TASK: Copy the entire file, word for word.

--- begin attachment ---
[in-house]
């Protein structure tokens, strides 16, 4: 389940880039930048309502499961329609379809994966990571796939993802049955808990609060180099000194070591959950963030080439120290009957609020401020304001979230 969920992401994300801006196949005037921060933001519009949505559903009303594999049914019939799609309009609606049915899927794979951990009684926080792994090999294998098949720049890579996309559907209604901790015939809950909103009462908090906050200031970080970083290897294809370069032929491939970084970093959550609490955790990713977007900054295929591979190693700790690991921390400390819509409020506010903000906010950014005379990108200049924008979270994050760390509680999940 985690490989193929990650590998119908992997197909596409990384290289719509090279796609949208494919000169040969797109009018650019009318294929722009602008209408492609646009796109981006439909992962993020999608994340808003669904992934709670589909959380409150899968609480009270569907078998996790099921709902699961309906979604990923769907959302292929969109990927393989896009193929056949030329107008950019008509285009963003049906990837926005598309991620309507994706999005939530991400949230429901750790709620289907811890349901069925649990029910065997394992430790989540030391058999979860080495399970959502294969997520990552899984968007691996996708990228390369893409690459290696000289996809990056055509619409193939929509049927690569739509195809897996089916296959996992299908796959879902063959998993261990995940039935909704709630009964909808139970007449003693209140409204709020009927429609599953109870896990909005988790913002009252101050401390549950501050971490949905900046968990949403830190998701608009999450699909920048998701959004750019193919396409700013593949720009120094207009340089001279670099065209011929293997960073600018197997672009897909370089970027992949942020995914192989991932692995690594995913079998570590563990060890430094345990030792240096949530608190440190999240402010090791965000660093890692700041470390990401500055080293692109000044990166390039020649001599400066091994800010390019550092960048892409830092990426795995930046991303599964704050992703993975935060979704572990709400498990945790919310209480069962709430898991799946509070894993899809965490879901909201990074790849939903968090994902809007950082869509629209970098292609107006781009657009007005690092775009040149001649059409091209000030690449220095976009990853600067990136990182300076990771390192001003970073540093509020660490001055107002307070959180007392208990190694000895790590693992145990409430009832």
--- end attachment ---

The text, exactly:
[in-house]
């Protein structure tokens, strides 16, 4: 389940880039930048309502499961329609379809994966990571796939993802049955808990609060180099000194070591959950963030080439120290009957609020401020304001979230 969920992401994300801006196949005037921060933001519009949505559903009303594999049914019939799609309009609606049915899927794979951990009684926080792994090999294998098949720049890579996309559907209604901790015939809950909103009462908090906050200031970080970083290897294809370069032929491939970084970093959550609490955790990713977007900054295929591979190693700790690991921390400390819509409020506010903000906010950014005379990108200049924008979270994050760390509680999940 985690490989193929990650590998119908992997197909596409990384290289719509090279796609949208494919000169040969797109009018650019009318294929722009602008209408492609646009796109981006439909992962993020999608994340808003669904992934709670589909959380409150899968609480009270569907078998996790099921709902699961309906979604990923769907959302292929969109990927393989896009193929056949030329107008950019008509285009963003049906990837926005598309991620309507994706999005939530991400949230429901750790709620289907811890349901069925649990029910065997394992430790989540030391058999979860080495399970959502294969997520990552899984968007691996996708990228390369893409690459290696000289996809990056055509619409193939929509049927690569739509195809897996089916296959996992299908796959879902063959998993261990995940039935909704709630009964909808139970007449003693209140409204709020009927429609599953109870896990909005988790913002009252101050401390549950501050971490949905900046968990949403830190998701608009999450699909920048998701959004750019193919396409700013593949720009120094207009340089001279670099065209011929293997960073600018197997672009897909370089970027992949942020995914192989991932692995690594995913079998570590563990060890430094345990030792240096949530608190440190999240402010090791965000660093890692700041470390990401500055080293692109000044990166390039020649001599400066091994800010390019550092960048892409830092990426795995930046991303599964704050992703993975935060979704572990709400498990945790919310209480069962709430898991799946509070894993899809965490879901909201990074790849939903968090994902809007950082869509629209970098292609107006781009657009007005690092775009040149001649059409091209000030690449220095976009990853600067990136990182300076990771390192001003970073540093509020660490001055107002307070959180007392208990190694000895790590693992145990409430009832």